Features, Science

BU medical students call on Boston Medical Center to humanize care, stop universal shackling of incarcerated patients

Three medical students at Boston University School of Medicine started a campaign and petition calling for hospitals to end the universal shackling of incarcerated patients, starting with Boston Medical Center. The petition, published Feb. 5, proposes a policy that would instead assess patients on an individual level to determine if, and to what extent, restraints are necessary.

The Boston Medical Center. Three Boston University School of Medicine students began a campaign and published a petition Feb. 5 to end the universal shackling of incarcerated patients at the Boston Medical Center, as well as other hospitals. BAYLE VINES/DFP STAFF

Binding patients to hospital beds – with shackles or handcuffs attached to their wrists, ankles or waists – is a human rights violation, a medical ethics violation and harmful toward both patient outcomes and patient-provider relationships, said campaign directors Neil Singh Bedi, Nisha Mathur and Judy Wang.

Bedi said normally, for patients who need to be restrained, there are more comprehensive protocols to make sure that only the exact restraints necessary are being used, “no more, no less.”

However, almost all incarcerated patients are shackled, he said.

“The question involved for me was, ‘why don’t we do this with all of our patients, right?’ ” Bedi said. “We’re not saying that shackling or restraining patients isn’t necessary, there are times for it, but why don’t we have the same humane protocols apply to incarcerated patients as well?”

The decision to shackle all incarcerated patients at BMC is currently in the hands of the Department of Corrections, the petition said.

George Annas, a professor in the School of Public Health, said hospitals defer to prison officials on when to shackle patients for their safety and to prevent them from fleeing.

“The presumption now is that everybody’s dangerous, everybody’s going to escape, so we have to shackle everybody,” Annas, who also helped with the campaign and signed the petition, said. “The students think that the presumption should be everybody should be treated individually.”

BMC’s policy is to not shackle incarcerated pregnant patients following an earlier movement that led to the implementation of a 2014 Massachusetts law that banned perinatal shackling, the petition said.

“Women who are giving birth, they’re not escaping anywhere,” Annas said. “They’re having a baby.”

The campaign aims to extend this to all incarcerated patients and believes this is an “excellent foundation” in doing so.

Sondra S. Crosby, a professor of medicine at Boston University and a physician at BMC, wrote in an email that she has witnessed countless times healthcare professionals and institutions – including herself in the past – turning “a blind eye to the practice of shackling incarcerated patients, even while they are dying.”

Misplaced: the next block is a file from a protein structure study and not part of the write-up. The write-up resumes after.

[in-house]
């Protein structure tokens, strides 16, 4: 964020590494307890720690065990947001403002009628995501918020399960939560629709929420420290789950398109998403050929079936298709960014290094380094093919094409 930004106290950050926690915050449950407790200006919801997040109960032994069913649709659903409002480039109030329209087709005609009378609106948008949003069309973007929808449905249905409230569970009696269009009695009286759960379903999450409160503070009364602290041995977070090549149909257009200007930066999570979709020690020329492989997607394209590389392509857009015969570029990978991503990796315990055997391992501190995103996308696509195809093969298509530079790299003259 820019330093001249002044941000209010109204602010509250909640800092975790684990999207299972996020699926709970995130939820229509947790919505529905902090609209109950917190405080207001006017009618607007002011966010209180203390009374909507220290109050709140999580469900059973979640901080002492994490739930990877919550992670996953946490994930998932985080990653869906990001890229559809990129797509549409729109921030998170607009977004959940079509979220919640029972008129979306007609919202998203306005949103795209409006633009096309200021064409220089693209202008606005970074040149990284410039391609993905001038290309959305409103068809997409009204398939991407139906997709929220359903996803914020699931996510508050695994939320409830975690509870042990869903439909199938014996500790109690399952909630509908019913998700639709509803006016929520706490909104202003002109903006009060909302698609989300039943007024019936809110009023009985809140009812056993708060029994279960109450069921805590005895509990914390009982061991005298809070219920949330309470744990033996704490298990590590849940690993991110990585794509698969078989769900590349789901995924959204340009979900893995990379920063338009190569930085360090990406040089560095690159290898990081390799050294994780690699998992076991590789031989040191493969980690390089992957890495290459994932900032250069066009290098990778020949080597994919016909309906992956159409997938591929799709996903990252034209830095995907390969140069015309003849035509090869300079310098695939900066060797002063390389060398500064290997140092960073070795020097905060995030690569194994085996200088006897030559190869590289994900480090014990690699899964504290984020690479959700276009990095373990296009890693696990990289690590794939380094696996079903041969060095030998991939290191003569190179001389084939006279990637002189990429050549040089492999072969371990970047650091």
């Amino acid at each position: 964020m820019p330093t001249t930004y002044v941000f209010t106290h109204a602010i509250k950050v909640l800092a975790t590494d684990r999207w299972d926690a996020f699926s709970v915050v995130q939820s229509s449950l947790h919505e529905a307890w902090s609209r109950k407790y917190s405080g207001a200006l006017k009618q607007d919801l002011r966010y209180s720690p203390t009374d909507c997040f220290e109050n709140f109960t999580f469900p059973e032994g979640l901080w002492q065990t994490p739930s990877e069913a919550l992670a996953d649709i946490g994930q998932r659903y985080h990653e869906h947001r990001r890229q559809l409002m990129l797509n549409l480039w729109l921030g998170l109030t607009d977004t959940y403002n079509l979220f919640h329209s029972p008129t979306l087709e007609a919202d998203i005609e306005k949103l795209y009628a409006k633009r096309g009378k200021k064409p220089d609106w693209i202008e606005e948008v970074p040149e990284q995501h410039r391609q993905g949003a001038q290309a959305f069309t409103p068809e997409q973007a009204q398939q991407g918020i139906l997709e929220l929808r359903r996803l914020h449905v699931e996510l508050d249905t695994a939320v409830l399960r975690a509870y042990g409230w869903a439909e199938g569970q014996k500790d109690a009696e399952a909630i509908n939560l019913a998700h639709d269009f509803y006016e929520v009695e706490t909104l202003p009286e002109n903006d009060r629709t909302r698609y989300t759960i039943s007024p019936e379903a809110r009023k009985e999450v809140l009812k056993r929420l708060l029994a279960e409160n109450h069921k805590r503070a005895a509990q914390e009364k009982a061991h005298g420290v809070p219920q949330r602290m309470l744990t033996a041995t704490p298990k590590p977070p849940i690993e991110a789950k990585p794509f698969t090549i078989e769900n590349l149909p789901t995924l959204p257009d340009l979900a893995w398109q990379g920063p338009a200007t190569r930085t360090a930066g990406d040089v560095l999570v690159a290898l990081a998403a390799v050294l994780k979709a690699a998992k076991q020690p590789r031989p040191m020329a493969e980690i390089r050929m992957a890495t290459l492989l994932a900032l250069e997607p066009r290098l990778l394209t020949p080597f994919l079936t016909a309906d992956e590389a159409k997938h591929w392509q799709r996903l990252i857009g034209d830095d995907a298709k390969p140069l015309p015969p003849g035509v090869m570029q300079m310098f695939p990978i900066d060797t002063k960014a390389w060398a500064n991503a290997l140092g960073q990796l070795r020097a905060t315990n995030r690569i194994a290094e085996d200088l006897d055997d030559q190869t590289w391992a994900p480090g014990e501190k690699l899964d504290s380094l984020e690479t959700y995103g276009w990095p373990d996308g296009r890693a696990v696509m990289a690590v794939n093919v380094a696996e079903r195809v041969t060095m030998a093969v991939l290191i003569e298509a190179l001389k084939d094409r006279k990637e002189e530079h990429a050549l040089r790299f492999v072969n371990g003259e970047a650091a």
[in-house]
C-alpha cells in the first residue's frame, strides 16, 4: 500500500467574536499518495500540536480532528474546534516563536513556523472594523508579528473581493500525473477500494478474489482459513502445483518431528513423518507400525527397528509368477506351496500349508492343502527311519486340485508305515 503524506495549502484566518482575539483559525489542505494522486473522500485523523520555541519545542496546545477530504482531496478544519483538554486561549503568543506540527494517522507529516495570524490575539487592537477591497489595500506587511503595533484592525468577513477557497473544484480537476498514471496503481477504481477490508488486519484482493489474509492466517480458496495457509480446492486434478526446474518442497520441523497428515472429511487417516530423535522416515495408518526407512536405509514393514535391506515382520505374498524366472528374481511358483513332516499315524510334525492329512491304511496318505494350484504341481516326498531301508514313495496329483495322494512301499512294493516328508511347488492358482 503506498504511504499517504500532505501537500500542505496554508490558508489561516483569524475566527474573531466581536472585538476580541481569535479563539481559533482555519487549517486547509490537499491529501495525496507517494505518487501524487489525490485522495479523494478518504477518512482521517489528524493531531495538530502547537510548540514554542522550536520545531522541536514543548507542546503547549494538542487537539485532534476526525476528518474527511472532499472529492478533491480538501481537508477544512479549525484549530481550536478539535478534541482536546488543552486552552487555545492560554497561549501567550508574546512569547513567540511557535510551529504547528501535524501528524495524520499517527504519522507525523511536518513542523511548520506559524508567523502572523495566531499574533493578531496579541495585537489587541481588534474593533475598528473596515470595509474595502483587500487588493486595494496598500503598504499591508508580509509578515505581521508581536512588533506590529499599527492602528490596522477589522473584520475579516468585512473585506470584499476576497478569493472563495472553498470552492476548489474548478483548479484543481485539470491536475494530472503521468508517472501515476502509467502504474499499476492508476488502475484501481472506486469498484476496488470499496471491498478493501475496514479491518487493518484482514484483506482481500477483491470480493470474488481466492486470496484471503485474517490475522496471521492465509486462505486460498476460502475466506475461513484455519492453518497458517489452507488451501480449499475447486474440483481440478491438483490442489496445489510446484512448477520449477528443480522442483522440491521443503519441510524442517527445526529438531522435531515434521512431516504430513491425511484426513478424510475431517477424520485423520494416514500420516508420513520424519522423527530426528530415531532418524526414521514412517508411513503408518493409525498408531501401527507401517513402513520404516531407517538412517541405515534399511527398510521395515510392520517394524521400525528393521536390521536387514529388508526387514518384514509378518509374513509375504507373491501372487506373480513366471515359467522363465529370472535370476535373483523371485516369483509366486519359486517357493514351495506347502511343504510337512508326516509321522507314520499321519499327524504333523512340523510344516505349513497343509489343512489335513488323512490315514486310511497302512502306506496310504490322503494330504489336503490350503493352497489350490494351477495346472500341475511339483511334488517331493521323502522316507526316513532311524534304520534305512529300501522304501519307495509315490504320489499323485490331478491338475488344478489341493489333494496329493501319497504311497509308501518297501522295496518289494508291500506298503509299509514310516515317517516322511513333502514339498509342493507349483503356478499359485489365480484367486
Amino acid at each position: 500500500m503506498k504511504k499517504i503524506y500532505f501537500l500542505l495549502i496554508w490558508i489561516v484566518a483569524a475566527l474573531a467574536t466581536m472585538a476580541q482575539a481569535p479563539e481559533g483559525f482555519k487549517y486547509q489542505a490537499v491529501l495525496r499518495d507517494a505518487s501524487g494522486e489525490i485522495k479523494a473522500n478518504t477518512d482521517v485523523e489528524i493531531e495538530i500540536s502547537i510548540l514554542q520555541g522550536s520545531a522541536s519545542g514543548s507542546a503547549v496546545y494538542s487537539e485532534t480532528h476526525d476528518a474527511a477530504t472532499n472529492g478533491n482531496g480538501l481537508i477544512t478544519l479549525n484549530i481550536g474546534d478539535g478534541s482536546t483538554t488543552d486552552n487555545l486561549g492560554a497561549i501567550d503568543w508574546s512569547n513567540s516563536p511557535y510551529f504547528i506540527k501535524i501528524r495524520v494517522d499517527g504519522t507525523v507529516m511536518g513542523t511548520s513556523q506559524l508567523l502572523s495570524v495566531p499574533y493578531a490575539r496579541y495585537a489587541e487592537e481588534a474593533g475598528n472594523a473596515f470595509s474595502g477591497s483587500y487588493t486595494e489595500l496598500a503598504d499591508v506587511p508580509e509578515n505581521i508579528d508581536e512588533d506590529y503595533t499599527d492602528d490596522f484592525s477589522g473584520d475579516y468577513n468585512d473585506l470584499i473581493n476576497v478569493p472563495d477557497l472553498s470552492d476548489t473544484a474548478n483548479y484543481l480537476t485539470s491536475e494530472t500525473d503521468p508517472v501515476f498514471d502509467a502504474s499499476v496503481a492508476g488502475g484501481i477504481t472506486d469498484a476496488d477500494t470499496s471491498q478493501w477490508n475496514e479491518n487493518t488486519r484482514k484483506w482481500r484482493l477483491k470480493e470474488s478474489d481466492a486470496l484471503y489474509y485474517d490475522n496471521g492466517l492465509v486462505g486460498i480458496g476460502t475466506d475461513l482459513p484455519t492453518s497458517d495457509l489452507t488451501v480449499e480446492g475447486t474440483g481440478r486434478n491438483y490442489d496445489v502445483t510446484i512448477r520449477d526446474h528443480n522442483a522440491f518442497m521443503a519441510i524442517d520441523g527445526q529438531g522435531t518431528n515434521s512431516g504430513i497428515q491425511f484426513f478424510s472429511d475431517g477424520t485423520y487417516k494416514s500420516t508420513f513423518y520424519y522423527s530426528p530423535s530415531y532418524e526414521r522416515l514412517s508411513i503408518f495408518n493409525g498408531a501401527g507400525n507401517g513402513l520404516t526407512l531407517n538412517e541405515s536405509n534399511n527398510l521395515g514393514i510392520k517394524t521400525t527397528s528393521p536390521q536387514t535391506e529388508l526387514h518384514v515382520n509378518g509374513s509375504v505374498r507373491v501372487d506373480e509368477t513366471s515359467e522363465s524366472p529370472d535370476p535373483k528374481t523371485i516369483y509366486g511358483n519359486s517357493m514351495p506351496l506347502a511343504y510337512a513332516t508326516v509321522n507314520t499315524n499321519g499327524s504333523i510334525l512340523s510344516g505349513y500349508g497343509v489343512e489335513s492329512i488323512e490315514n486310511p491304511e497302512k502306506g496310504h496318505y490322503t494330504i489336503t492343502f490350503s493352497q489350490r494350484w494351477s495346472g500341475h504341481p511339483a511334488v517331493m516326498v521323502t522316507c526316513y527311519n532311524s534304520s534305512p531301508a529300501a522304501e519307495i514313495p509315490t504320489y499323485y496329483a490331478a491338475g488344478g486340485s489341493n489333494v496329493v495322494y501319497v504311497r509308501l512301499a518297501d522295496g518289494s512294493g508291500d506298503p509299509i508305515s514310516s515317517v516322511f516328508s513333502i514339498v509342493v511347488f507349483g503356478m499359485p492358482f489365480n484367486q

“Incarcerated patients are arguably our most vulnerable population, and deserve to be protected and treated with humanity, not deprived of it,” Crosby wrote.

Bedi said, as a medical student, he has witnessed scenarios in which no one questions harmful standards.

“We see things in the hospital and we’re just like, you know what, that’s how we do things,” Bedi said. “That’s just how the way things have always worked.”

Crosby, who also helped with the campaign and signed the petition, said part of what makes the practice so inherent in medicine is its history, which is riddled with racist undertones.

“Shackling conjures the image of shackled slaves, and has been used historically until present day as a method of torture, cruel, inhuman, and degrading treatment,” Crosby wrote.

An employee of BMC, Tyler Lescure published an op-ed in the Washington Post describing his experience caring for a shackled, incarcerated black man at the center who was critically ill and in a medically induced coma, and died while still shackled.

The “visible presence” of shackles on patients of color – who are overrepresented in the incarcerated patient population – can reinforce racial bias and oppressive attitudes, which then worsens the patients’ health outcomes, Bedi and the petition said. The petition said hospital policy should not worsen the greater mistrust that people of color already have of healthcare workers.

Annas said hospitals are likely concerned about liability.

“A dangerous prisoner is going to hurt another patient, then that patient is going to sue the hospital,” Annas said. “That’s why they just say, let the sheriff take care of that, or the warden.”

Mathur said the first step in building the campaign was a “giant literature review” in order to educate themselves on the issues at hand.

“The patients whose voices we’re hoping to amplify are already disenfranchised,” Wang said. “They are already very vulnerable and to place a burden on them to educate us, I think, isn’t appropriate and so I want to be respectful of that.”

Crosby believes legislation is the only way to end the issue, and that a solution would require input from many stakeholders, including the Department of Corrections.

But Wang said although social change and healthcare reform is difficult to enact, the directors of the campaign remain hopeful that BMC can reform its policies, recognizing the hospital for “their incredible work achieving Health Justice already.”

“Boston Medical Center has done hard things in the past,” said Wang. “They’ve demonstrated a great response to the pandemic … we believe that they can continue to do hard things moving forward.”


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